S Corp Titles: Everything You Need to Know
Learning S corp titles is important when you are preparing to start a company. 3 min read
Learning S corp titles is important when you are preparing to start a company. When a business decides to incorporate, they have to decide on appropriate position titles. Some titles to consider, per the Articles of Incorporation, include president, secretary, and treasurer, but the owner can still come up with a different title for day-to-day business matters.
If you incorporate as a single owner, you're still required to find someone to fill each of the mandatory seats in the organization structure.
S Corporation Management Structure
To become an S corporation, you need to file IRS Form 2533 which is Election by a Small Business Corporation. S corporations start like other corporations in the United States — by filing the Articles of Incorporation with the respective Secretary of State office where the business is located. When filing the Articles of Incorporation, the person who files them designates names of owners (shareholders) of the company.
Roles and Responsibilities
States may require additional information, such as names of officers like the president, treasurer, and secretary. The president should be the one with the authority to run the entire company unless there is a written agreement that says something different.
While you can incorporate a business with only a single person in some states, you should check state requirements for incorporation as some states note that if there is more than one shareholder, there must be additional directors. If the corporation has one shareholder, that individual may be the only director and still hold all other office positions. With an S corporation that has a single shareholder, he or she can be called the president, CEO, or another title.
S corporations with more than one shareholder can issue titles at the time of formation. If you don't elect to name them at the time of incorporation, you must specify them, along with responsibilities, in the Shareholder's Agreement or corporate bylaws. These titles remain intact after electing to form the S corporation status.
While S corporations don't need to specifically use the title of "president," someone must occupy that role. Many companies prefer to use CEO rather than president these days.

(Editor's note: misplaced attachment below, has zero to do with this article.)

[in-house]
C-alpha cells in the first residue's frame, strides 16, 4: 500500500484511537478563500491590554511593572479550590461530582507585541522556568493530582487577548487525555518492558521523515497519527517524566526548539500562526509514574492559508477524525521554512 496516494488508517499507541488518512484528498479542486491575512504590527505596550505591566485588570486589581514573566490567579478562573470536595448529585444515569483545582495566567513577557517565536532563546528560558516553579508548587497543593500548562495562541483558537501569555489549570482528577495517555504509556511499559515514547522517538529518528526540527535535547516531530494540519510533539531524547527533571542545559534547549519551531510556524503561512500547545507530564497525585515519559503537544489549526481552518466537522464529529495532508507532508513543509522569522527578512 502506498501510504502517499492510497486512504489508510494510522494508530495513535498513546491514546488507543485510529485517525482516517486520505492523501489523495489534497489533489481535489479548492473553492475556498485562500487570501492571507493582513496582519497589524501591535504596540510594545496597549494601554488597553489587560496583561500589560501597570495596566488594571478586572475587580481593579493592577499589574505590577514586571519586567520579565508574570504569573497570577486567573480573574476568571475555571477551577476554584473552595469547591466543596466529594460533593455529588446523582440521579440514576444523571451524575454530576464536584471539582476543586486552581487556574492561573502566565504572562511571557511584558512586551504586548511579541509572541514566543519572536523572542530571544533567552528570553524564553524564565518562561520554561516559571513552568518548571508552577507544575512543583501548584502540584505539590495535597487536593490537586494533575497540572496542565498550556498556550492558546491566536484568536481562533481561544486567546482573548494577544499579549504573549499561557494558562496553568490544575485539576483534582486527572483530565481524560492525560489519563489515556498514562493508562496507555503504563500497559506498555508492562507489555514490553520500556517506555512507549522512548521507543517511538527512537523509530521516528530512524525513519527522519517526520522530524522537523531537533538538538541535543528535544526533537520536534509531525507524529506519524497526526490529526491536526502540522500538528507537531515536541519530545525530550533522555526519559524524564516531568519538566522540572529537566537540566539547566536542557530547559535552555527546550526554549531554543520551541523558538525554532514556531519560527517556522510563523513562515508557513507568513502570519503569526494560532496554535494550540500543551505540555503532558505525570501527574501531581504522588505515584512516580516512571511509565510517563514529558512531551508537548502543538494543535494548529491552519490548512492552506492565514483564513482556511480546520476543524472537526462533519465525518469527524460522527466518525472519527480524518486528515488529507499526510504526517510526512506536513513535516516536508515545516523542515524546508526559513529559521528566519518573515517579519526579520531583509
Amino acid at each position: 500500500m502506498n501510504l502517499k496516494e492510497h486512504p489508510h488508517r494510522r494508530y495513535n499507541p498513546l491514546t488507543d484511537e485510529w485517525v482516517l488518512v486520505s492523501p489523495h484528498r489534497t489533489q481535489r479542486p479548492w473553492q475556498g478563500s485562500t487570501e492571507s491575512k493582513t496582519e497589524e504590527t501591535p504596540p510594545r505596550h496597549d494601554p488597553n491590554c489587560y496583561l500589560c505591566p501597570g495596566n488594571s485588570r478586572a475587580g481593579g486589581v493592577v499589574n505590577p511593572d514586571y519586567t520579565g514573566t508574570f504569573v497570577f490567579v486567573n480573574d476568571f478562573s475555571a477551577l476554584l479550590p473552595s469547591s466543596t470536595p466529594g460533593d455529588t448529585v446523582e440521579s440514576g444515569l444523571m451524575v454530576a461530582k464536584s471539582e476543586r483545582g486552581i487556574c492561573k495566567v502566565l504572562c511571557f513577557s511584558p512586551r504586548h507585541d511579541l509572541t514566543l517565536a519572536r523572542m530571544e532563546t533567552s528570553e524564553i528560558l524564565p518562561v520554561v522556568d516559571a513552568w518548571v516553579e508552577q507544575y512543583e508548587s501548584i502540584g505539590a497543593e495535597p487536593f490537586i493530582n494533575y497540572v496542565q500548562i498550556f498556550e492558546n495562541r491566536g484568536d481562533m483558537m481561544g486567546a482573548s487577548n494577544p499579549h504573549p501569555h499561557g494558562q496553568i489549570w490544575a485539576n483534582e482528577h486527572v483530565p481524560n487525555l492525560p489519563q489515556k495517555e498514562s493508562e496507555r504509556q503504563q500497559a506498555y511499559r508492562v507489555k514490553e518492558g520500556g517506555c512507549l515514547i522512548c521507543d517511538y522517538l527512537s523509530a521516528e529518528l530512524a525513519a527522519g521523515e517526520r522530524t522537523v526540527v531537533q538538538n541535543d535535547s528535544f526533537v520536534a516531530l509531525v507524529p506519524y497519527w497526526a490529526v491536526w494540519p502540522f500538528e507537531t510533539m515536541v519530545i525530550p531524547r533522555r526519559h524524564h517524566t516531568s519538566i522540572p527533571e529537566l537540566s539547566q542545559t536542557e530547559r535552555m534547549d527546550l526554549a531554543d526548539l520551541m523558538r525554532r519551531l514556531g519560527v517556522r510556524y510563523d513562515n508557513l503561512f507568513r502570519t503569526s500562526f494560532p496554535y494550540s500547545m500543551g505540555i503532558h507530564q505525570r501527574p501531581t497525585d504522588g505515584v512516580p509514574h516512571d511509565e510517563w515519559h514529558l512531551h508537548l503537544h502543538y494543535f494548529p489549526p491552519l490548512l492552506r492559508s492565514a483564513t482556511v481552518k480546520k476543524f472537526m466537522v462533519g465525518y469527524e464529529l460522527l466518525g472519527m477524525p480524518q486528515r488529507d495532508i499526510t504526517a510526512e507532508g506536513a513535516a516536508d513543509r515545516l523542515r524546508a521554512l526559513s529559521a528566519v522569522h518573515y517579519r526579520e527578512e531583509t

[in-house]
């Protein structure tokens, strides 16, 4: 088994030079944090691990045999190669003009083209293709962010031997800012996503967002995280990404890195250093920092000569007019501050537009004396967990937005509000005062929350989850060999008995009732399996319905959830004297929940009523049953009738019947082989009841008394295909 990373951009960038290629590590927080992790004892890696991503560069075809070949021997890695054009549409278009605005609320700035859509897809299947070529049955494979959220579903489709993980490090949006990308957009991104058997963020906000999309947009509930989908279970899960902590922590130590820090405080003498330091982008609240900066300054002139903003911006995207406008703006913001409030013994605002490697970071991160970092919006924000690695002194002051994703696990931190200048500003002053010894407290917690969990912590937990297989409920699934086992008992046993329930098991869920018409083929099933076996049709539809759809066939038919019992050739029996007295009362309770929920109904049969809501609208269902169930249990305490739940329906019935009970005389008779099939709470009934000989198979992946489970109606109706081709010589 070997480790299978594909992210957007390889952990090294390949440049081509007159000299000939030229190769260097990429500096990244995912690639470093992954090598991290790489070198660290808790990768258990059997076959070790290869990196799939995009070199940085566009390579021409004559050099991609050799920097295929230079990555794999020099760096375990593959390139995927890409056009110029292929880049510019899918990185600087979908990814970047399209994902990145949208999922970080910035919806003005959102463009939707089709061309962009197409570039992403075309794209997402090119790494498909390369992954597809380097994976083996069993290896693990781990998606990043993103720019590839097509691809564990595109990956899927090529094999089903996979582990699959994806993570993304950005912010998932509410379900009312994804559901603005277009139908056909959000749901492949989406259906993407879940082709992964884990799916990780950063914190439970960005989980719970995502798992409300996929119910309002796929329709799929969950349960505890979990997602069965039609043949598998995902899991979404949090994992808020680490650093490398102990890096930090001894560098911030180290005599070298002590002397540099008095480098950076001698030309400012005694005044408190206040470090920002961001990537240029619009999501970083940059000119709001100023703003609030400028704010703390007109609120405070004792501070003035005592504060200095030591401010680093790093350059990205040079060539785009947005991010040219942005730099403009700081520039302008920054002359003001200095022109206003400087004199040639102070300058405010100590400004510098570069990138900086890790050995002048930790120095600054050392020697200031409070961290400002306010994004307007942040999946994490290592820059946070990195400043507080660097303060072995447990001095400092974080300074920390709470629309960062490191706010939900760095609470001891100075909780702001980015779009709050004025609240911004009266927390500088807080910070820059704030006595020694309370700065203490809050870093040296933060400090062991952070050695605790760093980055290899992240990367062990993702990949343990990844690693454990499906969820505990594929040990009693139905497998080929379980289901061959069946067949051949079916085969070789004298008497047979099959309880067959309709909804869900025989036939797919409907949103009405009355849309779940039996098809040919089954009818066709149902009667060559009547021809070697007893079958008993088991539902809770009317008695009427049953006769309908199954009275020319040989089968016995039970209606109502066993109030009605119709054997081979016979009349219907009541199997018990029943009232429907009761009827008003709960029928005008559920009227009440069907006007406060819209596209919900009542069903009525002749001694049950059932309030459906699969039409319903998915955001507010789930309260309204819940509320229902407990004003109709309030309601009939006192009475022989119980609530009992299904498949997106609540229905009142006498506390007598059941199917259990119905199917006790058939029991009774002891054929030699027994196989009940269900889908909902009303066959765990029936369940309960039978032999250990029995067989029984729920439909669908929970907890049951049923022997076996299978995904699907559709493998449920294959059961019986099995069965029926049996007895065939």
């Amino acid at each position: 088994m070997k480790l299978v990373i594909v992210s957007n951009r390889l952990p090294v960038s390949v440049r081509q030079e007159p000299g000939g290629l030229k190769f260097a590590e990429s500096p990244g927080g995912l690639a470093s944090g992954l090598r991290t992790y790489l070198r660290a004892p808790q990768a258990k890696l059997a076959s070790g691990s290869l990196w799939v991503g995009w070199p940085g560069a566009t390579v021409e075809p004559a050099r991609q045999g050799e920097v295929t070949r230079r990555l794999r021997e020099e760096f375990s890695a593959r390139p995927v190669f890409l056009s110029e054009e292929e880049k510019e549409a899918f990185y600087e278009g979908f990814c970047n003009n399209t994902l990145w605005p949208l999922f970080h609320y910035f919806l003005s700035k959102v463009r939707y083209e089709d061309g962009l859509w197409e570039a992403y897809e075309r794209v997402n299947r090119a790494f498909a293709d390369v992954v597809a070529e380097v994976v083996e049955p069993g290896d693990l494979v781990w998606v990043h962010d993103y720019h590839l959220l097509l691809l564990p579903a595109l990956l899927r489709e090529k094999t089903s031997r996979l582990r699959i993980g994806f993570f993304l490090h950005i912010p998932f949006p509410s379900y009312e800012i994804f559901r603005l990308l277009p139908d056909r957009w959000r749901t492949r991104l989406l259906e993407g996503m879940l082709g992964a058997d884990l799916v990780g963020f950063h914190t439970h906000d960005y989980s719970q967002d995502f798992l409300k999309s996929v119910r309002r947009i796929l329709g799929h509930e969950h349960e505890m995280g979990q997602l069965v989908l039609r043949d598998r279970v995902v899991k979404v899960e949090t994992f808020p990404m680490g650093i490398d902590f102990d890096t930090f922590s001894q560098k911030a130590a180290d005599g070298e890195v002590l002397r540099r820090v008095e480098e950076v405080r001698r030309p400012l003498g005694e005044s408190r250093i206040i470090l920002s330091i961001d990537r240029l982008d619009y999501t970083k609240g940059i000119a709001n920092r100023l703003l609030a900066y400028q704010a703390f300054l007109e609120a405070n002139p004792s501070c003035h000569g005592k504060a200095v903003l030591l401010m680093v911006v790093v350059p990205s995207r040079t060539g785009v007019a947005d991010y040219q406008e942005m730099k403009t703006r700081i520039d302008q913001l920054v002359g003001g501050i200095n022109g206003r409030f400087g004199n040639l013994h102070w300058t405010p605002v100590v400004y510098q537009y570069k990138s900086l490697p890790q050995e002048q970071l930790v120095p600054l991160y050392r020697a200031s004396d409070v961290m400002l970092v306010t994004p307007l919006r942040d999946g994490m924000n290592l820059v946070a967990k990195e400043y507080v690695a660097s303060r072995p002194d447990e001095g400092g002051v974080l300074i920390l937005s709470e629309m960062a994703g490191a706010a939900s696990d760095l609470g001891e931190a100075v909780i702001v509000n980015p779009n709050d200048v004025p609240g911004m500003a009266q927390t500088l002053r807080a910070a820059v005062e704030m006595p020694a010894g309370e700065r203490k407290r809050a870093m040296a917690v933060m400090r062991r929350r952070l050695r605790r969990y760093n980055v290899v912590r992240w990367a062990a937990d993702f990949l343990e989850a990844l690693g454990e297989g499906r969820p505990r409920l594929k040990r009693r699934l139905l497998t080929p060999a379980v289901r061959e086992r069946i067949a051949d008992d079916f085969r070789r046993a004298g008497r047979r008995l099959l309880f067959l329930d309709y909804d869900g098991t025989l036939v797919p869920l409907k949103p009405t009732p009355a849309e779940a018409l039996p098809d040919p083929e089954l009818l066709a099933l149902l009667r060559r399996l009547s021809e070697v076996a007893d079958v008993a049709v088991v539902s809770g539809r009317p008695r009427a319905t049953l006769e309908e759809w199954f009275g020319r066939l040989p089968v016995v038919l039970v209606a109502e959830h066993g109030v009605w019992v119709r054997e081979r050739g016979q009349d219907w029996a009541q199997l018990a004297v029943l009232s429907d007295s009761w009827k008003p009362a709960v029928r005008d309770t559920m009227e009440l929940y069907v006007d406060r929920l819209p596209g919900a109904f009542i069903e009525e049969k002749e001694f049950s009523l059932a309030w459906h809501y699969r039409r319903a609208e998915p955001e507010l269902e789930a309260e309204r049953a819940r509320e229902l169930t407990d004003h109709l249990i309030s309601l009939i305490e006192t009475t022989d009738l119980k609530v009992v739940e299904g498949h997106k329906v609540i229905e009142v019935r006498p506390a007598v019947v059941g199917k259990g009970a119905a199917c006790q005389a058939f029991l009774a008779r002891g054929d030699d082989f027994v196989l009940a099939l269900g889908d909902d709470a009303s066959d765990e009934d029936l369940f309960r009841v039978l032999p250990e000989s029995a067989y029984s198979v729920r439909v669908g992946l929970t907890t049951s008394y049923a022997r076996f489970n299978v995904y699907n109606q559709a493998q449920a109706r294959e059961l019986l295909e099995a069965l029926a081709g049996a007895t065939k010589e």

Naming the board of directors is one of the first steps with a new corporation. After a corporation is active, shareholders typically elect board members at meetings. A board of directors handles or directs a corporation's day-to-day activities. Some of the requirements of a director include:
- Acting on the corporation's behalf, exercising a "duty of care" at all times
- Must be loyal to the corporation and its shareholders
- Be an active participant in meetings with the board of directors
- Can approve some activities and business transactions
- Amend the corporate bylaws if necessary
A small corporation often only has one director versus large corporations who can have eight or more people serving on the company's board of directors. To avoid issues with voting, it's wise to keep an odd number of directors on the board.
Corporate officers are typically appointed by the board of directors. Positions can vary, but some of the more common corporate office titles include:
- Chief Executive Officer (CEO) or President
- Chief Financial Officer (CFO)
- Chief Operating Officer (COO) or Secretary
Shareholders have ownership interest in the company, which means they invested in the business. When a corporation is initially formed, the owners are typically its first shareholders. In smaller businesses, the original investors typically remain sole shareholders throughout the life of the business.
No matter how many shareholders a corporation has, each one typically receives a certificate of stock which identifies how many shares that investor owns. It's usually required that corporations have annual shareholder meetings. It is during these meetings that shareholders will elect directors.
Types of Corporate Officers
There can be different levels of corporate officers, but the main four traditionally are:
- President: Typically, a corporation's president handles day-to-day operations and acts as the general manager.
- Vice President: If there is a vice president, he or she only acts in the absence of the president, although the vice president can also have their own special duties.
- Treasurer: The corporation's treasurer is responsible for accounting and handles corporate funds.
- Secretary: The secretary takes minutes at meetings and handles corporate records. He or she may also handle corporate stock and the stock transfer book.
The formalities associated with maintaining a corporate structure can seem complex to smaller businesses and even bizarre for a business with only a single shareholder.
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